# Coordinate Ascent for Convex Clustering

Tue 23 April 2013

Convex clustering is the reformulation of k-means clustering as a convex problem. While the two problems are not equivalent, the former can be seen as a relaxation of the latter that allows us to easily find globally optimal solutions (as opposed to only locally optimal ones).

Suppose we have a set of points $$\{ x_i : i = 1, \ldots, n\}$$. Our goal is to partition these points into groups such that all the elements in each group are close to each other and are distant from points in other groups.

In this post, I'll talk about an algorithm to do just that. 8 clusters of points in 2D with their respective centers. All points of the same color belong to the same cluster.

# K-Means

The original objective for k-means clustering is as follows. Suppose we want to find $$k$$ sets $$S_i$$ such that every $$x_i$$ is in exactly 1 set $$S_j$$. Each $$S_j$$ will then have a center $$\theta_j$$, which is simply the average of all $$x_i$$ it contains. Putting it all together, we obtain the following optimization problme,

\begin{align*} & \underset{S}{\min} & & \sum_{j=1}^{k} \sum_{i \in S_j} ||x_i - \theta_j||_2^2 \\ & \text{subject to} & & \theta_j = \frac{1}{|S_j|} \sum_{i \in S_j} x_i \\ & & & \bigcup_{j} S_j = \{ 1 \ldots n \} \end{align*}

In 2009, Aloise et al. proved that solving this problem is NP-hard, meaning that short of enumerating every possible partition, we cannot say whether or not we've found an optimal solution $$S^{*}$$. In other words, we can approximately solve k-means, but actually solving it is very computationally intense (with the usual caveats about $$P = NP$$).

# Convex Clustering

Convex clustering sidesteps this complexity result by proposing a new problem that we can solve quickly. The optimal solution for this new problem need not coincide with that of k-means, but can be seen a solution to the convex relaxation of the original problem.

The idea of convex clustering is that each point $$x_i$$ is paired with its associated center $$u_i$$, and the distance between the two is minimized. If this were nothing else, $$u_i = x_i$$ would be the optimal solution, and no clustering would happen. Instead, a penalty term is added that brings the clusters centers close together,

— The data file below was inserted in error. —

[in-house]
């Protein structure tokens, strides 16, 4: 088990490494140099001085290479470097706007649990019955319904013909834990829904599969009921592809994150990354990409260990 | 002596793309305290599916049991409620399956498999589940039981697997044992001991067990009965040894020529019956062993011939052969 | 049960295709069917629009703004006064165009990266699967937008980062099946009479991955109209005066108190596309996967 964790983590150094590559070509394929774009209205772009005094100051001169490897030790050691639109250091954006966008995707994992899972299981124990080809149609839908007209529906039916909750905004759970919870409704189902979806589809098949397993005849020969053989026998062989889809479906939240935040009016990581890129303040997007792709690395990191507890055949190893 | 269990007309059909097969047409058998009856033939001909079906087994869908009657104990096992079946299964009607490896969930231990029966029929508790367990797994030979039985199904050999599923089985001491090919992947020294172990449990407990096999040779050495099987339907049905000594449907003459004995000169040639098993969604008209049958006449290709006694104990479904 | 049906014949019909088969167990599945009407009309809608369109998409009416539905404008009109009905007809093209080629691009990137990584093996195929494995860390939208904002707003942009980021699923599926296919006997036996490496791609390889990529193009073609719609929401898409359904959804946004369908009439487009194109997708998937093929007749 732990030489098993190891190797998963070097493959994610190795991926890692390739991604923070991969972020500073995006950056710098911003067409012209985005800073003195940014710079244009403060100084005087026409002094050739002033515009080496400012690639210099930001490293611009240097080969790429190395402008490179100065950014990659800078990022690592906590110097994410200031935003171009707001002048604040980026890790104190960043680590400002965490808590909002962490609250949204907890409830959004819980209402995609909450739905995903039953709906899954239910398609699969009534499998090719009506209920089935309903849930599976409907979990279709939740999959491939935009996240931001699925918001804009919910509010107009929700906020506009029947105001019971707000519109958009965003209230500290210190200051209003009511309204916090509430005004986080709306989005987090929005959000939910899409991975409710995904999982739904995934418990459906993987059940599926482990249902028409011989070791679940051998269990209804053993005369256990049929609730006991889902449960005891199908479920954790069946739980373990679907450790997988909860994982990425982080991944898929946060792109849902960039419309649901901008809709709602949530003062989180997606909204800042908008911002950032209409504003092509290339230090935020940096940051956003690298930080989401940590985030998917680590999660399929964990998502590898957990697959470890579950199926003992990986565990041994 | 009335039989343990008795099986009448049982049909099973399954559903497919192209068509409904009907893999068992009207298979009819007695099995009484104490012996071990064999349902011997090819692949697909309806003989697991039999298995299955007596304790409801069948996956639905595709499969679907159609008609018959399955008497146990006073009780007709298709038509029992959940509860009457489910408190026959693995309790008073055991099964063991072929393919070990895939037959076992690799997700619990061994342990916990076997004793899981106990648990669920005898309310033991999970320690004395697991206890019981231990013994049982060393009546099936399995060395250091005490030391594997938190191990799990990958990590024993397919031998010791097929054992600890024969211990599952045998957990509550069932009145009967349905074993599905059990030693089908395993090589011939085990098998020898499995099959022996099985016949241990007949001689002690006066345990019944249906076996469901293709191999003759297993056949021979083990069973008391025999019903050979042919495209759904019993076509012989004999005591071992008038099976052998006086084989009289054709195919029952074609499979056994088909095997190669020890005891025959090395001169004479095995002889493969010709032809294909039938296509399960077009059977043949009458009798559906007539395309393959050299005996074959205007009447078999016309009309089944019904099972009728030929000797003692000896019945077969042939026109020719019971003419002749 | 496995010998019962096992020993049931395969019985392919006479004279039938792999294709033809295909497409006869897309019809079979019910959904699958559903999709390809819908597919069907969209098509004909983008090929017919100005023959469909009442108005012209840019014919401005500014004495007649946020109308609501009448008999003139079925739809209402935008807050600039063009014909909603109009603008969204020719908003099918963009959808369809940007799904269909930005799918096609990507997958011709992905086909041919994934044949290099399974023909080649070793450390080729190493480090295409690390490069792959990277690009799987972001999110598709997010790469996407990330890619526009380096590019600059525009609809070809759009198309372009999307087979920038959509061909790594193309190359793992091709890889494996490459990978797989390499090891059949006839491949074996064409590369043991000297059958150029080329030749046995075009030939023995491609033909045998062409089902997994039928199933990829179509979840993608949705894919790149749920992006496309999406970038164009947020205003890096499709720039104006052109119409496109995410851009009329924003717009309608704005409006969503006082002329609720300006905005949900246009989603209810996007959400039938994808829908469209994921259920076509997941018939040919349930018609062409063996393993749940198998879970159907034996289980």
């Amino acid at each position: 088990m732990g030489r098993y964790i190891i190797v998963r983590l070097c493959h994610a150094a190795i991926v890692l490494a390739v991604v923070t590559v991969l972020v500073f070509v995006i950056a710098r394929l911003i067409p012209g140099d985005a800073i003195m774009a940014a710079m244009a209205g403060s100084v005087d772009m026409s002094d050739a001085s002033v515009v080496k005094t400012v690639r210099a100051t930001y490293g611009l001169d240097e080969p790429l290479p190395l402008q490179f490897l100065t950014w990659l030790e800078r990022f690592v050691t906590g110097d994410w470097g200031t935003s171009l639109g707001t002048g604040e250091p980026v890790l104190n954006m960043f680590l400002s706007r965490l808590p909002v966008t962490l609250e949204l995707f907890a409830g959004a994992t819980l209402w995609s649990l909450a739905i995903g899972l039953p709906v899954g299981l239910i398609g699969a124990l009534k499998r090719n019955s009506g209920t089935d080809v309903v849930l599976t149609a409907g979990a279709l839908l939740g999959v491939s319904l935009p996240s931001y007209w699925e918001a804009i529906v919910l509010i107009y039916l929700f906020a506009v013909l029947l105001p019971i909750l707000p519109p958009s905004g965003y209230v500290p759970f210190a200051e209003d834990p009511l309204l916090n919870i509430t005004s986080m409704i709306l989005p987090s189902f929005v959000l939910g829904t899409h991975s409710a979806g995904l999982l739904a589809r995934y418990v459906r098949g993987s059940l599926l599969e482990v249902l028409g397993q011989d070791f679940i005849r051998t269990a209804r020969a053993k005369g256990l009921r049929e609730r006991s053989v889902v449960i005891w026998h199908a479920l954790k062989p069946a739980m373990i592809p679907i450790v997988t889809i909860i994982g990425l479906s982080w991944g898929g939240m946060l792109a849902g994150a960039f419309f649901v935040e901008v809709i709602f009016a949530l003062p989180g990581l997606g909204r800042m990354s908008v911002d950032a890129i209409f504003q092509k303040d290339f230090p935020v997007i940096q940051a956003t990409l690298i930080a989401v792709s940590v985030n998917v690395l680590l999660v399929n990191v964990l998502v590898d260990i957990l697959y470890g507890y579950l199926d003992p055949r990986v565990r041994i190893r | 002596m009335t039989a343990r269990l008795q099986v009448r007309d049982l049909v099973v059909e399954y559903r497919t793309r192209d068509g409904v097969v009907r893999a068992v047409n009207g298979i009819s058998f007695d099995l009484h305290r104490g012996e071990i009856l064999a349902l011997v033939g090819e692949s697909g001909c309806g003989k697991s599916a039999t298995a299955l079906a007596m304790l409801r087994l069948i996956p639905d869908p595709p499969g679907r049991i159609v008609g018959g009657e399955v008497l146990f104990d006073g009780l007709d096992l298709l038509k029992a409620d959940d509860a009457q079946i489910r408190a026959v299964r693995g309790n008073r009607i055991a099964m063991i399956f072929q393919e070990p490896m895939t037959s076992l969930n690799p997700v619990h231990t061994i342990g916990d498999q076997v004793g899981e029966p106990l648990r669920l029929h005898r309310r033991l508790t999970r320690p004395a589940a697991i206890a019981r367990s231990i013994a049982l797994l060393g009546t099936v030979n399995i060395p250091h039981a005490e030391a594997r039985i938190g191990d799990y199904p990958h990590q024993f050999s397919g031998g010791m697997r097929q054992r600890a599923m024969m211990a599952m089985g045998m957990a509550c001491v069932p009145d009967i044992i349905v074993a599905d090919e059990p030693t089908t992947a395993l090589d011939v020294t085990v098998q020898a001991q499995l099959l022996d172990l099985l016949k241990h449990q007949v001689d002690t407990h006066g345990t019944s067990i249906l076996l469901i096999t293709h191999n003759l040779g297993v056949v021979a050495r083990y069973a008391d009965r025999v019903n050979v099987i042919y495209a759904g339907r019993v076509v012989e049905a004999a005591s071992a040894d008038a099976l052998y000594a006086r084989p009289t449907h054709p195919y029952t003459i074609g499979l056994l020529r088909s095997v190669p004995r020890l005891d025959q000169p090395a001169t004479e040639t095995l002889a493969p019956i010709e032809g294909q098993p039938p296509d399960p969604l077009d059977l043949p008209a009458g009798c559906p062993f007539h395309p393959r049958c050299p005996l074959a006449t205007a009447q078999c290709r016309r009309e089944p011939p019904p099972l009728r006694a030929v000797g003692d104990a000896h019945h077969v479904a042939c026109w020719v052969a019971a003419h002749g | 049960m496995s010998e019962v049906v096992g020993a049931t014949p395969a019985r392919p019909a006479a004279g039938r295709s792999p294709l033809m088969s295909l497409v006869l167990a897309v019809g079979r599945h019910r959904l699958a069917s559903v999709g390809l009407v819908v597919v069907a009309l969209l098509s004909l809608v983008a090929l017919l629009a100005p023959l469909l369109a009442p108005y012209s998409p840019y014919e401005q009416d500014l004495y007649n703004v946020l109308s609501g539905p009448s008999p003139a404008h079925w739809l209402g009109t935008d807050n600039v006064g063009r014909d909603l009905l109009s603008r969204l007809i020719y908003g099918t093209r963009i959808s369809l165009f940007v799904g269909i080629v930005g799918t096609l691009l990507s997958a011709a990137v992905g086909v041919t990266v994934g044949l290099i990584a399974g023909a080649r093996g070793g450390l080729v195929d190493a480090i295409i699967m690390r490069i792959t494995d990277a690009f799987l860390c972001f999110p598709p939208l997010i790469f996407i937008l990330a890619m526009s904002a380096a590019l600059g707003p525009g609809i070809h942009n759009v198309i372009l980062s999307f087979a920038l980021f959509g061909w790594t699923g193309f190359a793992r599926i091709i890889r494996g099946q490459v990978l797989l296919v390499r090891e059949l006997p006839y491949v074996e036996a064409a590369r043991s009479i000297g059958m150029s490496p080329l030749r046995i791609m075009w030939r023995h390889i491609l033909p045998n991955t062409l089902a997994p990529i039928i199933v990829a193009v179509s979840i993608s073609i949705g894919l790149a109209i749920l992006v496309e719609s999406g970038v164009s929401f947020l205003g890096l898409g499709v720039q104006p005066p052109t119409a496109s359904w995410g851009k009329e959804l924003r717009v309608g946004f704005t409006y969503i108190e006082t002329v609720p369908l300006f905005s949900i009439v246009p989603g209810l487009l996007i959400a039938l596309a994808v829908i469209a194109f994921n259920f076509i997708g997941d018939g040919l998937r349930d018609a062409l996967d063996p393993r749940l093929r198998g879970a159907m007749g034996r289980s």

\begin{align*} \min_{u} \frac{1}{2} \sum_{i=1}^{n} ||x_i - u_i||_2^2 + \gamma \sum_{i < j} w_{i,j} ||u_i - u_j||_p \end{align*}

Notice that the distance $$||x_i - u_i||_2^2$$ is a squared 2-norm, but the distance between the centers $$||u_i - u_j||_p$$ is a p-norm ($$p \in \{1, 2, \infty \}$$). This sum-of-norms type penalization brings about "group sparsity" and is used primarily because many of the elements in this sum will be 0 at the optimum. In convex clustering, that means $$u_i = u_j$$ for some pairs $$i$$ and $$j$$ -- in other words, $$i$$ and $$j$$ are clustered together!

# Algorithms for Convex Clustering

As the convex clustering formulation is a convex problem, we automatically get a variety of black-box algorithms capable of solving it. Unfortunately, the number of variables in the problem is rather large -- if $$x_i \in \mathcal{R}^{d}$$, then $$u \in \mathcal{R}^{n \times d}$$. If $$d = 5$$, we cannot reasonably expect interior point solvers such as cvx to handle any more than a few thousand points.

Hocking et al. and Chi et al. were the first to design algorithms specifically for convex clustering. The former designed one algorithm for each $$p$$-norm, employing active sets ($$p \in \{1, 2\}$$), subgradient descent ($$p = 2$$), and the Frank-Wolfe algorithm ($$p = \infty$$). The latter makes use of ADMM and AMA, the latter of which reduces to proximal gradient on a dual objective.

Here, I'll describe another method for solving the convex clustering problem based on coordinate ascent. The idea is to take the original formulation, substitute a new primal variable $$z_l = u_{l_1} - u_{l_2}$$, then update a dual variable $$\lambda_l$$ corresponding to each equality constraint 1 at a time. For this problem, we can reconstruct the primal variables $$u_i$$ in closed form given the dual variables, so it is easy to check how close we are to the optimum.

# Problem Reformulation

To describe the dual problem being maximized, we first need to modify the primal problem. First, let $$z_l = u_{l_1} - u_{l_2}$$. Then we can write the objective function as,

\begin{align*} & \underset{S}{\min} & & \frac{1}{2} \sum_{i=1}^{n} ||x_i - u_i||_2^2 + \gamma \sum_{l} w_{l} ||z_l||_p \\ & \text{subject to} & & z_l = u_{l_1} - u_{l_2} \end{align*}

Chi et al. show on page 6 that the dual of this problem is then,

\begin{align*} & \underset{\lambda}{\max} & & - \frac{1}{2} \sum_{i} ||\Delta_i||_2^2 - \sum_{l} \lambda_l^T (x_{l_1} - x_{l_2}) \\ & \text{subject to} & & ||\lambda_l||_{p^{*}} \le \gamma w_l \\ & & & \Delta_{i} = \sum_{l: l_1 = i} \lambda_l - \sum_{l : l_2 = i} \lambda_l \end{align*}